With increasing age, in the infant virome, the phage fraction began to show similarities with the maternal gut virome, without any changes in deoxyribonucleic acid (DNA) environmental/dietary virus abundance. Contrastingly, ribonucleic acid (RNA) viral organism counts were significantly elevated. Over three years, the abundance of phages, Microviridae species and Gokushovirus WZ-015a increased, whereas that of human viruses (especially DNA virus diversity), and parechovirus A were reduced, without any significant changes in the diversity of viruses. On the contrary, maternal specimens showed no statistically significant changes in diversity or abundance in the period.
A larger dispersion was observed from the maternal gut virome of younger vs. older infants, driven by Lactococcus phages, most likely to be acquired from breast milk. Phage clustering from the older infants and the mothers was largely driven by Microviridae species, such as poophages and gokushoviruses.
More persistent and stronger separation of human viruses was observed between the maternal and infant gut virome. The distinction was driven by parechovirus A and torque teno virus-like Anelloviridae family virus among infants and CRESS (circular rep-encoding single-stranded) virus and picobirnavirus among mothers. The tomato mosaic virus was critical in driving maternal virome clustering apart from that of the infant virome.
The viral microbiomes of infants and mothers showed elevated counts of Virgaviridae, Microviridae, crAssphage, and Siphoviridae. However, the maternal virome showed a lower abundance of Caliciviridae, Anelloviridae, Podoviridae, and Picornaviridae, compared to the infant virome. In the ANOSIM analysis, the differences in the abundance of human DNA viral organisms and RNA viral organisms between the infant virome and the maternal virome were significant.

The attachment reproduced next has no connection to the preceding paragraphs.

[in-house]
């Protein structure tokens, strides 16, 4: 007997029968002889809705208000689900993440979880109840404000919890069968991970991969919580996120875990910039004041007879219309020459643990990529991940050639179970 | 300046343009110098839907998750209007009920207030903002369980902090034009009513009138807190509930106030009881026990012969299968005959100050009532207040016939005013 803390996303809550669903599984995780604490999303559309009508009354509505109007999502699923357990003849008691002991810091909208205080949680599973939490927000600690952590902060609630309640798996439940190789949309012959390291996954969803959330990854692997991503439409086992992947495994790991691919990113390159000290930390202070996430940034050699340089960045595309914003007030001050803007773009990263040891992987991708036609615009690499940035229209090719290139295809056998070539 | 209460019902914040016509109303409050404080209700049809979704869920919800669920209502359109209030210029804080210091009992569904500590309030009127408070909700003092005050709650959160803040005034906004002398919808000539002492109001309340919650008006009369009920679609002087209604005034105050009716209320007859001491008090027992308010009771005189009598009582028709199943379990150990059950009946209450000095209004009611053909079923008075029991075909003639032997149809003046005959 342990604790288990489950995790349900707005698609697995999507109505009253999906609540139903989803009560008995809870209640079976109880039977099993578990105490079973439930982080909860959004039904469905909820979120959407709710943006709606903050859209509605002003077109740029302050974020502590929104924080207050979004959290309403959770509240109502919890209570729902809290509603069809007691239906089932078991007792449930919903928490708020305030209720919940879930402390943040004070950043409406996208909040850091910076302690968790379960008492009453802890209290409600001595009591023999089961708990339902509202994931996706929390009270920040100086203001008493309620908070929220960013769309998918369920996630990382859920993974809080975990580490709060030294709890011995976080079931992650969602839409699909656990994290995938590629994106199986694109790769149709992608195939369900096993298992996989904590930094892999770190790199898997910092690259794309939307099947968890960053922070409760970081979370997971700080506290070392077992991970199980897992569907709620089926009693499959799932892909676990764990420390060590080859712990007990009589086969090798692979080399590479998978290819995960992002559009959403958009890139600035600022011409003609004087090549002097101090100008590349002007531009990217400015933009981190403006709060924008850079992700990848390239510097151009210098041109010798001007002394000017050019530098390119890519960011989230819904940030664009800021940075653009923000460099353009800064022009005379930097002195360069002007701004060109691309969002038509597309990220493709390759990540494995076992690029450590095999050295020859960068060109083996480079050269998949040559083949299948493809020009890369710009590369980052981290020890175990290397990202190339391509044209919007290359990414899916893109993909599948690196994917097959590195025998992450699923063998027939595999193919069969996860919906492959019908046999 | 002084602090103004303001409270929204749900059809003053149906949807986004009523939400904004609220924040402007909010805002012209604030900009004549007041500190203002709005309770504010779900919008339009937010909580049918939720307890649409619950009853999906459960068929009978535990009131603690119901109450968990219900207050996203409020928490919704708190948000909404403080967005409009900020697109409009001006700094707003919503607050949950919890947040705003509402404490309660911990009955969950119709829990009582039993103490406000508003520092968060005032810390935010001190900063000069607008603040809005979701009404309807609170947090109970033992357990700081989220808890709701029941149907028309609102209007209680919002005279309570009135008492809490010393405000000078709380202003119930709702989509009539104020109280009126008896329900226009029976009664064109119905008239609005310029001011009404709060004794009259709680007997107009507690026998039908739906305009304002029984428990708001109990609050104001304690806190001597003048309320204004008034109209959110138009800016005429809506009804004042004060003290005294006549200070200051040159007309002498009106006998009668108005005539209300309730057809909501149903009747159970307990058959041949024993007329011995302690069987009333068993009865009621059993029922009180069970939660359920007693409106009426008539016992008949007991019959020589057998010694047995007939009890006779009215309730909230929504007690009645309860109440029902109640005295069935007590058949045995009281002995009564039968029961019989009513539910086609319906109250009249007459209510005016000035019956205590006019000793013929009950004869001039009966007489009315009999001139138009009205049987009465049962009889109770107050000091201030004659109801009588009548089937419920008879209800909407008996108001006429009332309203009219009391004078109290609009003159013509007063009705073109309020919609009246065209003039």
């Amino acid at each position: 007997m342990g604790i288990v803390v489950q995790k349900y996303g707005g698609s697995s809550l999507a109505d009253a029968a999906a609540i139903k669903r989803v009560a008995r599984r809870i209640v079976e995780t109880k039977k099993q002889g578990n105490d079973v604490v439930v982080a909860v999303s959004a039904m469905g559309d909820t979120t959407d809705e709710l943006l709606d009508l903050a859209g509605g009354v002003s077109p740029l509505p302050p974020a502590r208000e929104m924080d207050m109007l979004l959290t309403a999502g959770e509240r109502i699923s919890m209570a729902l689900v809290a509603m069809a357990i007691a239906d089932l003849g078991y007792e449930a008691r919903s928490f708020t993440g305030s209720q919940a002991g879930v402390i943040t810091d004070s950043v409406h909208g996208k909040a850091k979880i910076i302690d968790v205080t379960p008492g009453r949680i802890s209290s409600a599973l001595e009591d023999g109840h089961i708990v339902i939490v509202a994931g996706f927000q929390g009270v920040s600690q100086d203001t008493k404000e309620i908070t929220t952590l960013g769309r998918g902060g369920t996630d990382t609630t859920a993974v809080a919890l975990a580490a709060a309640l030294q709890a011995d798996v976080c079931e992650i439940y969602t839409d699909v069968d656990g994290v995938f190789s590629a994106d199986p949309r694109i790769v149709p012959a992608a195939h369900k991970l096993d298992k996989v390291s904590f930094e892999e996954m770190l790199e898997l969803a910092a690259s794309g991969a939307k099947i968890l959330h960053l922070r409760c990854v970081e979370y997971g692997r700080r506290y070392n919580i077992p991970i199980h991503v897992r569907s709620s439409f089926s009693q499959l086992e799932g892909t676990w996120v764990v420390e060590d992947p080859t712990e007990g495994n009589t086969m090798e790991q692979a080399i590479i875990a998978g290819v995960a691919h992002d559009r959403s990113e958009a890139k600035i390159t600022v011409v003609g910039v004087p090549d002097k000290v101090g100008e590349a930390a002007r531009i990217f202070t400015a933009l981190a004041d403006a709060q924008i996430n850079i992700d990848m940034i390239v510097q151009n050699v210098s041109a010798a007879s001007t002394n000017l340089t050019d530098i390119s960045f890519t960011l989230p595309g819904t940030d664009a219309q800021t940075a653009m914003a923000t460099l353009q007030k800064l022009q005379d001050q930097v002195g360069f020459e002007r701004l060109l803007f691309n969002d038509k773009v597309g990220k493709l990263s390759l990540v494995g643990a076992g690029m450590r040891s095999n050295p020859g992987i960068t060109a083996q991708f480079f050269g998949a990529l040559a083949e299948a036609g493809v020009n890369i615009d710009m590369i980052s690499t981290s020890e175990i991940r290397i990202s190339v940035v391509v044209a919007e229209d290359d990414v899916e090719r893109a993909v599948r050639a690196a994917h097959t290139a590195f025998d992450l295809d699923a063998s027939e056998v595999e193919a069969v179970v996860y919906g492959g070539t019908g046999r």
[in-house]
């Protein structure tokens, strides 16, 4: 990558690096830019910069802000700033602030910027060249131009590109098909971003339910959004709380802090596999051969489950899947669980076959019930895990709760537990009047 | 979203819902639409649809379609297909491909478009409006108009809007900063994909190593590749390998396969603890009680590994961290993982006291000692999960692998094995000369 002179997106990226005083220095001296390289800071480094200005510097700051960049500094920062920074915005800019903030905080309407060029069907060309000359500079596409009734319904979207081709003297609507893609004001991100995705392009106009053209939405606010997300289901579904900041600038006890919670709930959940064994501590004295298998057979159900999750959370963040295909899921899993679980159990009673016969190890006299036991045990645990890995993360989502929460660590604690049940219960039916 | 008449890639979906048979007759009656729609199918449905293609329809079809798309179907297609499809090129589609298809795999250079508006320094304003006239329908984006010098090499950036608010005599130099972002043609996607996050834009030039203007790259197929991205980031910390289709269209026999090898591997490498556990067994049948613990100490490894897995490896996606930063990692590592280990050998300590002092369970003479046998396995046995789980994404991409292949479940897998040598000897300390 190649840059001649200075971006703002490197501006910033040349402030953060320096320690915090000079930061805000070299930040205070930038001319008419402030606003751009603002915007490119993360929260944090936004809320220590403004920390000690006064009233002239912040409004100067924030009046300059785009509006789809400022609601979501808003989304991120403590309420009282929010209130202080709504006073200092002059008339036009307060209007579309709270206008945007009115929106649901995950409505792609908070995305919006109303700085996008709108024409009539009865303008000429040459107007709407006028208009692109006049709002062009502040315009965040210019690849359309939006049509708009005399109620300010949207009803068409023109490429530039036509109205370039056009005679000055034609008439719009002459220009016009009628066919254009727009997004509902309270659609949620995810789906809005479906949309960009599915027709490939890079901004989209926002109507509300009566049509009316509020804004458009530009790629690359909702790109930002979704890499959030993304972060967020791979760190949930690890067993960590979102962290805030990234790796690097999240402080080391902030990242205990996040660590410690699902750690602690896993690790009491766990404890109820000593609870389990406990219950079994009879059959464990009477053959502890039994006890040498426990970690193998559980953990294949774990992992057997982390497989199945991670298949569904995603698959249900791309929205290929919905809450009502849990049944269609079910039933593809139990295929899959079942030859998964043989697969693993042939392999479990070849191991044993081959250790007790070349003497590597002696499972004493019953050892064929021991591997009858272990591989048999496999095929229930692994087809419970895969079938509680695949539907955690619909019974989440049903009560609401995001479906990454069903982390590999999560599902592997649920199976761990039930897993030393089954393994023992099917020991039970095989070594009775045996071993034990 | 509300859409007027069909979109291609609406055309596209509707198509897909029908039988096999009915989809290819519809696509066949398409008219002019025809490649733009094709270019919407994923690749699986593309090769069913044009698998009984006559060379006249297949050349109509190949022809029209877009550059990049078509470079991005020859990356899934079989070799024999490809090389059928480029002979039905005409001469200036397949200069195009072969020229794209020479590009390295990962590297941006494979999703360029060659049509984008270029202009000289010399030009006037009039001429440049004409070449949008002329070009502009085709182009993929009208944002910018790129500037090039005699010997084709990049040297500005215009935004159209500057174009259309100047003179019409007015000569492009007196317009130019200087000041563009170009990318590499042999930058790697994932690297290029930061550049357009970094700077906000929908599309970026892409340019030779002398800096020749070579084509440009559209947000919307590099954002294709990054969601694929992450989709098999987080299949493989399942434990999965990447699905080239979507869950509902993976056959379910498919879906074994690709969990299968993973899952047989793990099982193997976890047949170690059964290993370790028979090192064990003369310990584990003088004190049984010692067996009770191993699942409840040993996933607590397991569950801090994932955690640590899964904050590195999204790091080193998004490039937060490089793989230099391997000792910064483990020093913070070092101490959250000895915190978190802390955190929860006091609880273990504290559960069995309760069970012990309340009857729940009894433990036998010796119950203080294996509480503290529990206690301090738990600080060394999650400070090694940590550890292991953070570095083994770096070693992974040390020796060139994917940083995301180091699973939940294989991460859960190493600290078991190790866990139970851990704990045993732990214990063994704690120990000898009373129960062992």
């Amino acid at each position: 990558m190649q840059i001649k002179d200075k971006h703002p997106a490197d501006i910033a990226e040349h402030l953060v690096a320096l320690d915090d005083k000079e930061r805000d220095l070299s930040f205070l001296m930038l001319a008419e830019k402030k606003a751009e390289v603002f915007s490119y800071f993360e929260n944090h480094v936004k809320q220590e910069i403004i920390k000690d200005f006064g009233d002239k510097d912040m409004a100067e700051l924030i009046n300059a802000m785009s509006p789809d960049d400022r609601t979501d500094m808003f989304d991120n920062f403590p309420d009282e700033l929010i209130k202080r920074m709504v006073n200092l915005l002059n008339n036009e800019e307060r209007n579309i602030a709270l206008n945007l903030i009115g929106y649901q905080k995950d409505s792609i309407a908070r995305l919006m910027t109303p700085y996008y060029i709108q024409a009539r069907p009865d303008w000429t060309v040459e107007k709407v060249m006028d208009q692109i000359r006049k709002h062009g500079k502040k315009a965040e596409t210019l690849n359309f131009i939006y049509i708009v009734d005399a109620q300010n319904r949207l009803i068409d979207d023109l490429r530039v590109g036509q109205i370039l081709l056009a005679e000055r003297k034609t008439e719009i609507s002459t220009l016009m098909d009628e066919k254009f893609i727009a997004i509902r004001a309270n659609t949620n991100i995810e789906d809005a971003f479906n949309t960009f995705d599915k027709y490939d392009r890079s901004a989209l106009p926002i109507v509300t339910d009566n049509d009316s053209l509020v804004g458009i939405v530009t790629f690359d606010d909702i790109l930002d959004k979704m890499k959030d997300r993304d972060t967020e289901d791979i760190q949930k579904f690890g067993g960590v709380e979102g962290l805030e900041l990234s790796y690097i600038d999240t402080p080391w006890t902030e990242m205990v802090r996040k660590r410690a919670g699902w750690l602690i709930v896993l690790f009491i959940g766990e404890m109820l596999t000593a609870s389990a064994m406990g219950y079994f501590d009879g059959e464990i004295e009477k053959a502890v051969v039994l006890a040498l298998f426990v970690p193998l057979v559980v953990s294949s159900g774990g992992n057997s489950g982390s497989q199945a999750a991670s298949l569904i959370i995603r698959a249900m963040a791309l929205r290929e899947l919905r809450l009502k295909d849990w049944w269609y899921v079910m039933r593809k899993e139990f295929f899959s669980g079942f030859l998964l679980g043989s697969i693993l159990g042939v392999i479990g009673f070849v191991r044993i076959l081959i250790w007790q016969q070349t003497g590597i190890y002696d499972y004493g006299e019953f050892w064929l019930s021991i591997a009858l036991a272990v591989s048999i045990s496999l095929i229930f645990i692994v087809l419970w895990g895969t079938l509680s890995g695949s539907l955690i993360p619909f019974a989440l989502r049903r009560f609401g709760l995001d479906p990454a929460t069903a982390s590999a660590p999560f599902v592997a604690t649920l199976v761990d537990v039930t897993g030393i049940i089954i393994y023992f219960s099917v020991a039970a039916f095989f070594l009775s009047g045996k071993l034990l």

Vibrio/Lactococcus and gokushovirus were key viruses in the induction of younger infant and older infant prokaryotic intestinal viral microbiomes, respectively. Until three years of age, the human-host viruses’ component of the infant virome continued to differ from the maternal viral microbiome, following which the infant microbiome began to resemble that of the mother.
Based on the study findings, the viral microbiome of infants differs from that of mothers till three years of life, indicating that the virome of infants is not directly acquired from their mothers but can be instead determined by infectious, environmental and dietary factors. Human-host viruses, especially picornaviruses, were more prevalent in infant intestinal viral microbiomes, whereas sequence-divergent viruses showed a greater prevalence in the maternal intestinal virome.
- William A. Walters et al. (2023). Longitudinal comparison of the developing gut virome in infants and their mothers. Cell Host & Microbe. doi: https://doi.org/10.1016/j.chom.2023.01.003 https://www.cell.com/cell-host-microbe/fulltext/S1931-3128(23)00028-8
Posted in: Medical Science News | Medical Research News | Disease/Infection News
Tags: Bacteria, Breast Milk, Cell, DNA, Microbiome, Parechovirus, Pathogen, Ribonucleic Acid, RNA, Tomato, Virus
Pooja Toshniwal Paharia
Dr. based clinical-radiological diagnosis and management of oral lesions and conditions and associated maxillofacial disorders.